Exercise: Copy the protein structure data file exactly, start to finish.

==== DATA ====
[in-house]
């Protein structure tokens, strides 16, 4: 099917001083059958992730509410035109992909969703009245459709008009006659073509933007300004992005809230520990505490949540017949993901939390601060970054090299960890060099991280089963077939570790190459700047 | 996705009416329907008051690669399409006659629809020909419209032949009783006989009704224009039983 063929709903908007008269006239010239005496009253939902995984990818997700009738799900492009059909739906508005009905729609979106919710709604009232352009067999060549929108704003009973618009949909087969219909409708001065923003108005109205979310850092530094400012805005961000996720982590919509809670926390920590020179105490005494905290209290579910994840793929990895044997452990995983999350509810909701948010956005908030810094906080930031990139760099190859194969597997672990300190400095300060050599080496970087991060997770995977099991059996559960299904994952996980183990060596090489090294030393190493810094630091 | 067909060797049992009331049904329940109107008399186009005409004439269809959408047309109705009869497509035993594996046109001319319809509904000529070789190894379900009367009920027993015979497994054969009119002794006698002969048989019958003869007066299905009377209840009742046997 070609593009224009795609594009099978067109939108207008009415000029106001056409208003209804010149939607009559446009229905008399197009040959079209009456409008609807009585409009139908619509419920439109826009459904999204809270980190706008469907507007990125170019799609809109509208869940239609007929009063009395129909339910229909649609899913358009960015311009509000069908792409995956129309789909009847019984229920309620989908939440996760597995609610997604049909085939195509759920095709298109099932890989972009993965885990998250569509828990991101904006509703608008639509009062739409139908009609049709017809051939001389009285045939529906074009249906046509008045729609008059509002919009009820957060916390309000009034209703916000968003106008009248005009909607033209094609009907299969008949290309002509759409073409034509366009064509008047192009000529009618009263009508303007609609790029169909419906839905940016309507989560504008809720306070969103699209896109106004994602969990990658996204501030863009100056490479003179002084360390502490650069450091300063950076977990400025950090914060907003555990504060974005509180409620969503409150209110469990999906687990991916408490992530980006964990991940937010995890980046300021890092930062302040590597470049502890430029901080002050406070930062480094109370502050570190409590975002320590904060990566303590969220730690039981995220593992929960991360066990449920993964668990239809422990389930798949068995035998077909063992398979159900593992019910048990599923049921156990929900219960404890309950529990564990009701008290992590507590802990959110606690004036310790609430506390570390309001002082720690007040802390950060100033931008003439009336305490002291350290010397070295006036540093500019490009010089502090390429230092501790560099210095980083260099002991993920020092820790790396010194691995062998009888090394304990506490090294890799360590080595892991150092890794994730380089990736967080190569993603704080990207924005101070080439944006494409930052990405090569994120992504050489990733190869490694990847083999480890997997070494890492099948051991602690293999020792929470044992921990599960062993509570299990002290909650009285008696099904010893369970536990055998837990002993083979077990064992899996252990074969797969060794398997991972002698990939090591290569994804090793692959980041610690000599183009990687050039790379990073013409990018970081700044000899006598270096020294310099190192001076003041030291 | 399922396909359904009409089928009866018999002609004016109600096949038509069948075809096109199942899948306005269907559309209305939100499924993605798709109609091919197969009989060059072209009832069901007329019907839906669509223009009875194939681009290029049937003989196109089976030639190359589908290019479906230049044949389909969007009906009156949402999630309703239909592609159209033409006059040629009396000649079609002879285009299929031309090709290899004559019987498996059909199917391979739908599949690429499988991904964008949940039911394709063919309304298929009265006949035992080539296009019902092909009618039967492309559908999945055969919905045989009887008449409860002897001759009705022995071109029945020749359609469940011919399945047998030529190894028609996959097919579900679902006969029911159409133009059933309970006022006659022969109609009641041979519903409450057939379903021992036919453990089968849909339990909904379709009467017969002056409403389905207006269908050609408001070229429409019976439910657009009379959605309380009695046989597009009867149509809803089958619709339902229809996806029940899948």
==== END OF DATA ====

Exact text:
[in-house]
């Protein structure tokens, strides 16, 4: 099917001083059958992730509410035109992909969703009245459709008009006659073509933007300004992005809230520990505490949540017949993901939390601060970054090299960890060099991280089963077939570790190459700047 | 996705009416329907008051690669399409006659629809020909419209032949009783006989009704224009039983 063929709903908007008269006239010239005496009253939902995984990818997700009738799900492009059909739906508005009905729609979106919710709604009232352009067999060549929108704003009973618009949909087969219909409708001065923003108005109205979310850092530094400012805005961000996720982590919509809670926390920590020179105490005494905290209290579910994840793929990895044997452990995983999350509810909701948010956005908030810094906080930031990139760099190859194969597997672990300190400095300060050599080496970087991060997770995977099991059996559960299904994952996980183990060596090489090294030393190493810094630091 | 067909060797049992009331049904329940109107008399186009005409004439269809959408047309109705009869497509035993594996046109001319319809509904000529070789190894379900009367009920027993015979497994054969009119002794006698002969048989019958003869007066299905009377209840009742046997 070609593009224009795609594009099978067109939108207008009415000029106001056409208003209804010149939607009559446009229905008399197009040959079209009456409008609807009585409009139908619509419920439109826009459904999204809270980190706008469907507007990125170019799609809109509208869940239609007929009063009395129909339910229909649609899913358009960015311009509000069908792409995956129309789909009847019984229920309620989908939440996760597995609610997604049909085939195509759920095709298109099932890989972009993965885990998250569509828990991101904006509703608008639509009062739409139908009609049709017809051939001389009285045939529906074009249906046509008045729609008059509002919009009820957060916390309000009034209703916000968003106008009248005009909607033209094609009907299969008949290309002509759409073409034509366009064509008047192009000529009618009263009508303007609609790029169909419906839905940016309507989560504008809720306070969103699209896109106004994602969990990658996204501030863009100056490479003179002084360390502490650069450091300063950076977990400025950090914060907003555990504060974005509180409620969503409150209110469990999906687990991916408490992530980006964990991940937010995890980046300021890092930062302040590597470049502890430029901080002050406070930062480094109370502050570190409590975002320590904060990566303590969220730690039981995220593992929960991360066990449920993964668990239809422990389930798949068995035998077909063992398979159900593992019910048990599923049921156990929900219960404890309950529990564990009701008290992590507590802990959110606690004036310790609430506390570390309001002082720690007040802390950060100033931008003439009336305490002291350290010397070295006036540093500019490009010089502090390429230092501790560099210095980083260099002991993920020092820790790396010194691995062998009888090394304990506490090294890799360590080595892991150092890794994730380089990736967080190569993603704080990207924005101070080439944006494409930052990405090569994120992504050489990733190869490694990847083999480890997997070494890492099948051991602690293999020792929470044992921990599960062993509570299990002290909650009285008696099904010893369970536990055998837990002993083979077990064992899996252990074969797969060794398997991972002698990939090591290569994804090793692959980041610690000599183009990687050039790379990073013409990018970081700044000899006598270096020294310099190192001076003041030291 | 399922396909359904009409089928009866018999002609004016109600096949038509069948075809096109199942899948306005269907559309209305939100499924993605798709109609091919197969009989060059072209009832069901007329019907839906669509223009009875194939681009290029049937003989196109089976030639190359589908290019479906230049044949389909969007009906009156949402999630309703239909592609159209033409006059040629009396000649079609002879285009299929031309090709290899004559019987498996059909199917391979739908599949690429499988991904964008949940039911394709063919309304298929009265006949035992080539296009019902092909009618039967492309559908999945055969919905045989009887008449409860002897001759009705022995071109029945020749359609469940011919399945047998030529190894028609996959097919579900679902006969029911159409133009059933309970006022006659022969109609009641041979519903409450057939379903021992036919453990089968849909339990909904379709009467017969002056409403389905207006269908050609408001070229429409019976439910657009009379959605309380009695046989597009009867149509809803089958619709339902229809996806029940899948």